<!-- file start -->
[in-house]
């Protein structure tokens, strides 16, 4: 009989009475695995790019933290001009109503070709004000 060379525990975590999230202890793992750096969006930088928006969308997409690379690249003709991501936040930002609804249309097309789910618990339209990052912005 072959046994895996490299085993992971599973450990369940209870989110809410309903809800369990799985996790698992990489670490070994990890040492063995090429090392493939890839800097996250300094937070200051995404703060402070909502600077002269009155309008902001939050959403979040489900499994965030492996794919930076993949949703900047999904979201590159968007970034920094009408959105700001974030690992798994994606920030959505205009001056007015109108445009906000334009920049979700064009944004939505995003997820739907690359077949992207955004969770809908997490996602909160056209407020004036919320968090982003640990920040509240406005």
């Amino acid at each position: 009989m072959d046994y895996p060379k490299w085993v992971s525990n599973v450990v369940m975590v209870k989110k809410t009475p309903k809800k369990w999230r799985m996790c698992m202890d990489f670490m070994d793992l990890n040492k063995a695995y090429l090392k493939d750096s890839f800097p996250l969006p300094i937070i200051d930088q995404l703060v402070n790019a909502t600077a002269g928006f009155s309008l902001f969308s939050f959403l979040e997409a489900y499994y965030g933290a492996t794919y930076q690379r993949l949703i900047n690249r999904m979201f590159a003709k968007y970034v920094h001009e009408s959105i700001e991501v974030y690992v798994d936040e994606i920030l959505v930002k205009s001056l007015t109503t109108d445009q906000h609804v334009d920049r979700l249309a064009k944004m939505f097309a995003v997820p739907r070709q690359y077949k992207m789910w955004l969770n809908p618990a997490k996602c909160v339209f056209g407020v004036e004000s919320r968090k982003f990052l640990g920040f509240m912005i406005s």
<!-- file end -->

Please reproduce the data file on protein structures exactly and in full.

[in-house]
């Protein structure tokens, strides 16, 4: 009989009475695995790019933290001009109503070709004000 060379525990975590999230202890793992750096969006930088928006969308997409690379690249003709991501936040930002609804249309097309789910618990339209990052912005 072959046994895996490299085993992971599973450990369940209870989110809410309903809800369990799985996790698992990489670490070994990890040492063995090429090392493939890839800097996250300094937070200051995404703060402070909502600077002269009155309008902001939050959403979040489900499994965030492996794919930076993949949703900047999904979201590159968007970034920094009408959105700001974030690992798994994606920030959505205009001056007015109108445009906000334009920049979700064009944004939505995003997820739907690359077949992207955004969770809908997490996602909160056209407020004036919320968090982003640990920040509240406005």
């Amino acid at each position: 009989m072959d046994y895996p060379k490299w085993v992971s525990n599973v450990v369940m975590v209870k989110k809410t009475p309903k809800k369990w999230r799985m996790c698992m202890d990489f670490m070994d793992l990890n040492k063995a695995y090429l090392k493939d750096s890839f800097p996250l969006p300094i937070i200051d930088q995404l703060v402070n790019a909502t600077a002269g928006f009155s309008l902001f969308s939050f959403l979040e997409a489900y499994y965030g933290a492996t794919y930076q690379r993949l949703i900047n690249r999904m979201f590159a003709k968007y970034v920094h001009e009408s959105i700001e991501v974030y690992v798994d936040e994606i920030l959505v930002k205009s001056l007015t109503t109108d445009q906000h609804v334009d920049r979700l249309a064009k944004m939505f097309a995003v997820p739907r070709q690359y077949k992207m789910w955004l969770n809908p618990a997490k996602c909160v339209f056209g407020v004036e004000s919320r968090k982003f990052l640990g920040f509240m912005i406005s």